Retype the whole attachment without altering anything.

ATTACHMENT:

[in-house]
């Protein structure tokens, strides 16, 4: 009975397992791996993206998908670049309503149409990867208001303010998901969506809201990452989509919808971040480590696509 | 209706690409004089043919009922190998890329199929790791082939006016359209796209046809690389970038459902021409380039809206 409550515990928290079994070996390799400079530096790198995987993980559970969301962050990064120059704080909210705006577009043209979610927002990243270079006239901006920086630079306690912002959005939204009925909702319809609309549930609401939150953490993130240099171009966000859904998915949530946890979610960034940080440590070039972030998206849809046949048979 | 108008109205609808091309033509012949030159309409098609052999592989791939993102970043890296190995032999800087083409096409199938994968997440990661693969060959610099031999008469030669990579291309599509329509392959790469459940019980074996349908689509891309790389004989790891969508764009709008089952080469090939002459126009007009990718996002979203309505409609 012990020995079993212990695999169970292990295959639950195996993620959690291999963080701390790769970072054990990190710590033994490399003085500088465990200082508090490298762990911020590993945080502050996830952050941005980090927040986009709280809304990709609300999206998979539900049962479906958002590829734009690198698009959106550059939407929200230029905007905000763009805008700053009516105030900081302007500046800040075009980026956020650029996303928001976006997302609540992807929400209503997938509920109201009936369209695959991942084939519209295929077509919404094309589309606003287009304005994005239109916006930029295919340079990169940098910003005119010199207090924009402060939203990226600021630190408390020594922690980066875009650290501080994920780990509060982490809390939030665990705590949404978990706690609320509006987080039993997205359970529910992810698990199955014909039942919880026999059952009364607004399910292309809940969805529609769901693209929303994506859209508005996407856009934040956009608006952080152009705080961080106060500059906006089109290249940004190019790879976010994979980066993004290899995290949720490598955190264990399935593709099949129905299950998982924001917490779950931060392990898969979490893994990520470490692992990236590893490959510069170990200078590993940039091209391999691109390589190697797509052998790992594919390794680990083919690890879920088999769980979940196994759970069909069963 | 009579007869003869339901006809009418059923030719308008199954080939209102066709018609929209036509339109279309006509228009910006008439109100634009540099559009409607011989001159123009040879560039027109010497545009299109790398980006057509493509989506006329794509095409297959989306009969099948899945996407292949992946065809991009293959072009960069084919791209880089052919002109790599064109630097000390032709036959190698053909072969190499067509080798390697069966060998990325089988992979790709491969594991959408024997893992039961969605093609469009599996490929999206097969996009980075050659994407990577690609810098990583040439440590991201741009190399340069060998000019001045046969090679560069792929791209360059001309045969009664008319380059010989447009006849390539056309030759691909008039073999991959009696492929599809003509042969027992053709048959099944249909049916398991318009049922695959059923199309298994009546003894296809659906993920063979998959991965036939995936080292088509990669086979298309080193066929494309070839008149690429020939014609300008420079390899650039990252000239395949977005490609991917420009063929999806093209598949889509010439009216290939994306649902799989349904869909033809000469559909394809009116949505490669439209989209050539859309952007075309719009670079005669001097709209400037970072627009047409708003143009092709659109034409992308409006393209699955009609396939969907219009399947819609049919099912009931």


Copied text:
[in-house]
């Protein structure tokens, strides 16, 4: 009975397992791996993206998908670049309503149409990867208001303010998901969506809201990452989509919808971040480590696509 | 209706690409004089043919009922190998890329199929790791082939006016359209796209046809690389970038459902021409380039809206 409550515990928290079994070996390799400079530096790198995987993980559970969301962050990064120059704080909210705006577009043209979610927002990243270079006239901006920086630079306690912002959005939204009925909702319809609309549930609401939150953490993130240099171009966000859904998915949530946890979610960034940080440590070039972030998206849809046949048979 | 108008109205609808091309033509012949030159309409098609052999592989791939993102970043890296190995032999800087083409096409199938994968997440990661693969060959610099031999008469030669990579291309599509329509392959790469459940019980074996349908689509891309790389004989790891969508764009709008089952080469090939002459126009007009990718996002979203309505409609 012990020995079993212990695999169970292990295959639950195996993620959690291999963080701390790769970072054990990190710590033994490399003085500088465990200082508090490298762990911020590993945080502050996830952050941005980090927040986009709280809304990709609300999206998979539900049962479906958002590829734009690198698009959106550059939407929200230029905007905000763009805008700053009516105030900081302007500046800040075009980026956020650029996303928001976006997302609540992807929400209503997938509920109201009936369209695959991942084939519209295929077509919404094309589309606003287009304005994005239109916006930029295919340079990169940098910003005119010199207090924009402060939203990226600021630190408390020594922690980066875009650290501080994920780990509060982490809390939030665990705590949404978990706690609320509006987080039993997205359970529910992810698990199955014909039942919880026999059952009364607004399910292309809940969805529609769901693209929303994506859209508005996407856009934040956009608006952080152009705080961080106060500059906006089109290249940004190019790879976010994979980066993004290899995290949720490598955190264990399935593709099949129905299950998982924001917490779950931060392990898969979490893994990520470490692992990236590893490959510069170990200078590993940039091209391999691109390589190697797509052998790992594919390794680990083919690890879920088999769980979940196994759970069909069963 | 009579007869003869339901006809009418059923030719308008199954080939209102066709018609929209036509339109279309006509228009910006008439109100634009540099559009409607011989001159123009040879560039027109010497545009299109790398980006057509493509989506006329794509095409297959989306009969099948899945996407292949992946065809991009293959072009960069084919791209880089052919002109790599064109630097000390032709036959190698053909072969190499067509080798390697069966060998990325089988992979790709491969594991959408024997893992039961969605093609469009599996490929999206097969996009980075050659994407990577690609810098990583040439440590991201741009190399340069060998000019001045046969090679560069792929791209360059001309045969009664008319380059010989447009006849390539056309030759691909008039073999991959009696492929599809003509042969027992053709048959099944249909049916398991318009049922695959059923199309298994009546003894296809659906993920063979998959991965036939995936080292088509990669086979298309080193066929494309070839008149690429020939014609300008420079390899650039990252000239395949977005490609991917420009063929999806093209598949889509010439009216290939994306649902799989349904869909033809000469559909394809009116949505490669439209989209050539859309952007075309719009670079005669001097709209400037970072627009047409708003143009092709659109034409992308409006393209699955009609396939969907219009399947819609049919099912009931």